Monday, May 20, 2002

Ron Indrisano, whom the Boston Globe passes off as an expert on horse racing, showed once again on the weekend how inept he is at forecasting the results of major horse races in the United States and abroad. Here are his own words from the front page of this past Saturday's sports page of the Globe regarding the 127th running oi the Preakness race at Pimlico track in Baltimore Saturday:
"I didn't go to War Emblem's wedding at Churchill Downs as the front-runner led a procession through the stretch; so I am not going to his funeral in today's Preakness at Pimlico where his Triple Crown bid will die. I didn't like him in Kentucky where he won easily. How much worse can I look by not picking him in Baltimore?" Not much, but did he admit it in his follow story of the race from Page one of the big Sunday Globe sports section? Not a word! And in a sidebar story he described his pick for the race, Medglia d'Oro, as the biggest disappointment, a "total flop now headed for the grass." Maybe the Globe should put Indrisano out to pasture with his favorite horse!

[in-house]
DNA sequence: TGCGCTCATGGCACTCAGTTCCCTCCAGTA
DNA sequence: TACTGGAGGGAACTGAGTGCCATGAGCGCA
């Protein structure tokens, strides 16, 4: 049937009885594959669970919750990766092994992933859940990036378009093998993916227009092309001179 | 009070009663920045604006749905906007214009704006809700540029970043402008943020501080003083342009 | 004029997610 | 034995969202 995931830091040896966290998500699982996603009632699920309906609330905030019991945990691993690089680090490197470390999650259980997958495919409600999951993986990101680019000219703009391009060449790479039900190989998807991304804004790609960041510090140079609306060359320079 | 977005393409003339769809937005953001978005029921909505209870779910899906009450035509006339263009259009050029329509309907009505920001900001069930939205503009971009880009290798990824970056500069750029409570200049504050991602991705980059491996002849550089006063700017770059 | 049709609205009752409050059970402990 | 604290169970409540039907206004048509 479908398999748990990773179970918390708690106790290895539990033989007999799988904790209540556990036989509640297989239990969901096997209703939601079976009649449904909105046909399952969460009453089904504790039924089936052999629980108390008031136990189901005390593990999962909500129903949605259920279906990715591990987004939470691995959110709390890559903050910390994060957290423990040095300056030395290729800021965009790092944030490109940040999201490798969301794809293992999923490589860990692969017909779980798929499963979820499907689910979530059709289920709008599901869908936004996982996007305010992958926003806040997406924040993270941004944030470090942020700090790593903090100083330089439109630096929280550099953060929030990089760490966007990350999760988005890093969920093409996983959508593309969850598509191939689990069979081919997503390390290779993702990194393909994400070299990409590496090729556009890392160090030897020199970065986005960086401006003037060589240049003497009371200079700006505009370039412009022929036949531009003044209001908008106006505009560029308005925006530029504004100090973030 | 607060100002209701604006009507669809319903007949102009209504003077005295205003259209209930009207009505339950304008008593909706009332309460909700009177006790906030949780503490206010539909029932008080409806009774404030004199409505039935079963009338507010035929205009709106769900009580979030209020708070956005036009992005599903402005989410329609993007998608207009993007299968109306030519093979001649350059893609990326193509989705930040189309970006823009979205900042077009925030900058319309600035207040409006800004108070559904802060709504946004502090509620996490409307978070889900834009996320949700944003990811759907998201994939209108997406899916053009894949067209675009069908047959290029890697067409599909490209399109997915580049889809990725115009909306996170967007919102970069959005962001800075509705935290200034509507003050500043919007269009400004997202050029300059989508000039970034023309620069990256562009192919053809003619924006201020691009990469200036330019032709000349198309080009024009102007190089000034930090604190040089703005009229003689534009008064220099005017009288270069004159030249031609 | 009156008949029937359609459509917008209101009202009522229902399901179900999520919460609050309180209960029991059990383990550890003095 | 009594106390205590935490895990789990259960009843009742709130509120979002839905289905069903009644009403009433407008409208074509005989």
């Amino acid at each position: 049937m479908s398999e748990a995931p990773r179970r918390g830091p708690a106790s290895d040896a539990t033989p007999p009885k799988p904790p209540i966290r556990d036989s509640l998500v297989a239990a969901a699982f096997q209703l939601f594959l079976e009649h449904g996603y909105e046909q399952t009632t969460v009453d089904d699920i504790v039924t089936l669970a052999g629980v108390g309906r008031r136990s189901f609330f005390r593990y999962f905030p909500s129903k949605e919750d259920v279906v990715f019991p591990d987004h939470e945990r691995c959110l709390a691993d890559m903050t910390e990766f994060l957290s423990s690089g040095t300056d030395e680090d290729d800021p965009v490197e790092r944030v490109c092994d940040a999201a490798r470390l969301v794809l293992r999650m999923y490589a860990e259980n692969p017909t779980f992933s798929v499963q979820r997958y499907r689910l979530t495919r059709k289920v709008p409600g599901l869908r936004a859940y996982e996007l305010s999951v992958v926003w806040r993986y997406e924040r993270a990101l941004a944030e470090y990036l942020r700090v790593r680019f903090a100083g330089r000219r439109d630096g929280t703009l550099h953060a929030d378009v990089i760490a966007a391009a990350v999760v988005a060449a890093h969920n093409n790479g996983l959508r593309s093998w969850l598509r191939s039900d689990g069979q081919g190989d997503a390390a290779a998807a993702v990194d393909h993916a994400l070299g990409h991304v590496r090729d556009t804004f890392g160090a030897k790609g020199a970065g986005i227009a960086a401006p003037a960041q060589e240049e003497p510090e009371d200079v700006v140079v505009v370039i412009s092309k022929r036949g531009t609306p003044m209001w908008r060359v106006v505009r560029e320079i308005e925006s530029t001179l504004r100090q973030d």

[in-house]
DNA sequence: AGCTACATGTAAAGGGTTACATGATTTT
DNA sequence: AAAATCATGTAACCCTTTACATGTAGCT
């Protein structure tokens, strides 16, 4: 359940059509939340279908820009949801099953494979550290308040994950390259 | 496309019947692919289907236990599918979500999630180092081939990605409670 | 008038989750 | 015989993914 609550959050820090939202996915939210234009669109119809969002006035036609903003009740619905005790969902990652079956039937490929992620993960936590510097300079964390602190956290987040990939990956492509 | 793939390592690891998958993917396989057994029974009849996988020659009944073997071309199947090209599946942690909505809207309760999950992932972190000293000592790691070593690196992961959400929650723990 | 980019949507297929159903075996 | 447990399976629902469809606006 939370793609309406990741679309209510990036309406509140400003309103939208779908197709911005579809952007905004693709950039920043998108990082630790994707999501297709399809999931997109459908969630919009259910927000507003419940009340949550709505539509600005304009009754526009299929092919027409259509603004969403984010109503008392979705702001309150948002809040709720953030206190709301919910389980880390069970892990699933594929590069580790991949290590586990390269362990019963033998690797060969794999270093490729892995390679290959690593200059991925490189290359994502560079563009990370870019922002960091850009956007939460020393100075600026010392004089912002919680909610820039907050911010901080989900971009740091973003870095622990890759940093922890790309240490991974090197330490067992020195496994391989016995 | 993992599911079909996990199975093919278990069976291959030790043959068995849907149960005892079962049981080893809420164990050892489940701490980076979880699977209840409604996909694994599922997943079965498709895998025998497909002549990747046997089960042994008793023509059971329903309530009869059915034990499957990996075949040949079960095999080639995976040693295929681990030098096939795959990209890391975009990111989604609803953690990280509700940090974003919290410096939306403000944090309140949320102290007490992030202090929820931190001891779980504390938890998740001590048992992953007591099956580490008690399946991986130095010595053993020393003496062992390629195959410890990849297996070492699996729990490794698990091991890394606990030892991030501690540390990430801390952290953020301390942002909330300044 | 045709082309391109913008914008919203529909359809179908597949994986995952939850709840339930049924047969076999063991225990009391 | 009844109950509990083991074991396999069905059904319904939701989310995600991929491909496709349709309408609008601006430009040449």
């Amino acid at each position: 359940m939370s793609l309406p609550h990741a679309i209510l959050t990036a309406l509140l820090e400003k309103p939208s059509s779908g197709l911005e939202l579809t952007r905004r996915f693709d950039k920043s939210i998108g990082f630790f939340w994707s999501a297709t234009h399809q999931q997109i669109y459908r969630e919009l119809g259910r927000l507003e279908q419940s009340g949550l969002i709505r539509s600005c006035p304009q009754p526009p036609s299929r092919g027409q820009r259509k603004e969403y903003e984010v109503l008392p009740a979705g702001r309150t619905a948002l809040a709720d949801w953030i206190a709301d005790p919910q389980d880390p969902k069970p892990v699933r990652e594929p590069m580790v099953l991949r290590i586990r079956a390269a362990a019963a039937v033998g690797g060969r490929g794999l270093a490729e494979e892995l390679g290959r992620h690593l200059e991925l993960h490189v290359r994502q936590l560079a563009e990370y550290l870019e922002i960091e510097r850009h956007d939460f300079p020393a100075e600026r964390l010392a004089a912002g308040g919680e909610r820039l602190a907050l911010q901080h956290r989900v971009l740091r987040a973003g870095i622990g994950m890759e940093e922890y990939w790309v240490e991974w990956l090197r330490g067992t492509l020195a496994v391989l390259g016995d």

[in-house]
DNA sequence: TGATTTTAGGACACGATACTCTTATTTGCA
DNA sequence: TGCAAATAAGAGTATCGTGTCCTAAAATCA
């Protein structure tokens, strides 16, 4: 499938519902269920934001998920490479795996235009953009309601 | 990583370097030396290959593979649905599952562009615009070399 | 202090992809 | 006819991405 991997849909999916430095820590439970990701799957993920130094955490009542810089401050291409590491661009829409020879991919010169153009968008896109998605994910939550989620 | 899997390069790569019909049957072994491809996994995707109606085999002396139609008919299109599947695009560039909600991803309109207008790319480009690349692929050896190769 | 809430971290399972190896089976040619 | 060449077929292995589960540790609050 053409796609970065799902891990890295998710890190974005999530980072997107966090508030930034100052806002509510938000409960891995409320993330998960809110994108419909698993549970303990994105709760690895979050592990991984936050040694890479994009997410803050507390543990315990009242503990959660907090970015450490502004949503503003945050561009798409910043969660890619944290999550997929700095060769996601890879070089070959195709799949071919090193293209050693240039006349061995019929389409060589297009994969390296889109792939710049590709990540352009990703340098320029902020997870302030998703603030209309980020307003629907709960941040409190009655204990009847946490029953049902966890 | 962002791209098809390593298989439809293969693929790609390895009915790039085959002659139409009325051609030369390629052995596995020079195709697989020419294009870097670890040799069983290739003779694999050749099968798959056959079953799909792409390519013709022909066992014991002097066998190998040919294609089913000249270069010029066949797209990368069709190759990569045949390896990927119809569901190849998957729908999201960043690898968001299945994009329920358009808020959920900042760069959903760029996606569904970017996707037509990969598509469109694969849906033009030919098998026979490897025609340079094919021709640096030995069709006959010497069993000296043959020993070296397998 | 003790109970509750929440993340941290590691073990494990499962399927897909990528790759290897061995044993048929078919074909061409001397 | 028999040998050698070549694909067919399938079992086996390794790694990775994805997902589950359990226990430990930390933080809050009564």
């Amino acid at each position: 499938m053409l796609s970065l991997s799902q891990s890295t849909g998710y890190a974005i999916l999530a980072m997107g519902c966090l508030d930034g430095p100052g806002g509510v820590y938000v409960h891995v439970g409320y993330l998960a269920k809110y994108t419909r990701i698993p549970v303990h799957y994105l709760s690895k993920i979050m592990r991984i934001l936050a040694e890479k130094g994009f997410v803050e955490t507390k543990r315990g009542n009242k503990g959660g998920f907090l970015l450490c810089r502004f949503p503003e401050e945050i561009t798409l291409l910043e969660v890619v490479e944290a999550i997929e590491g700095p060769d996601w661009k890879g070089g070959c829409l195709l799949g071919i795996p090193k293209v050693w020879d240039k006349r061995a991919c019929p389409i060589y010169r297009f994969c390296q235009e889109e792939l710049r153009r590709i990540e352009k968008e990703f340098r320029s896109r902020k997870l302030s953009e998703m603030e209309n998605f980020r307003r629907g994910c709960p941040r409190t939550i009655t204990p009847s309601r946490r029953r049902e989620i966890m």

Friday, May 17, 2002

The Darwin Awards are given every year, and circulated around the Net, in honor (usually posthumously) of those individuals who best demonstrate the way Natural Selection works in keeping the human race relativiely successful (by weeding out the morons among us). This year's 'winners' are no exception.

(The late) John Pernicky and his friend, (the late) Sal Hawkins, of the great state of Washington, decided to attend a local Metallica concert at the George Washington amphitheater. Having no tickets (but having had 18 beers between them), they thought it would be easy to "hop" over the nine-foot fence and sneak into the show.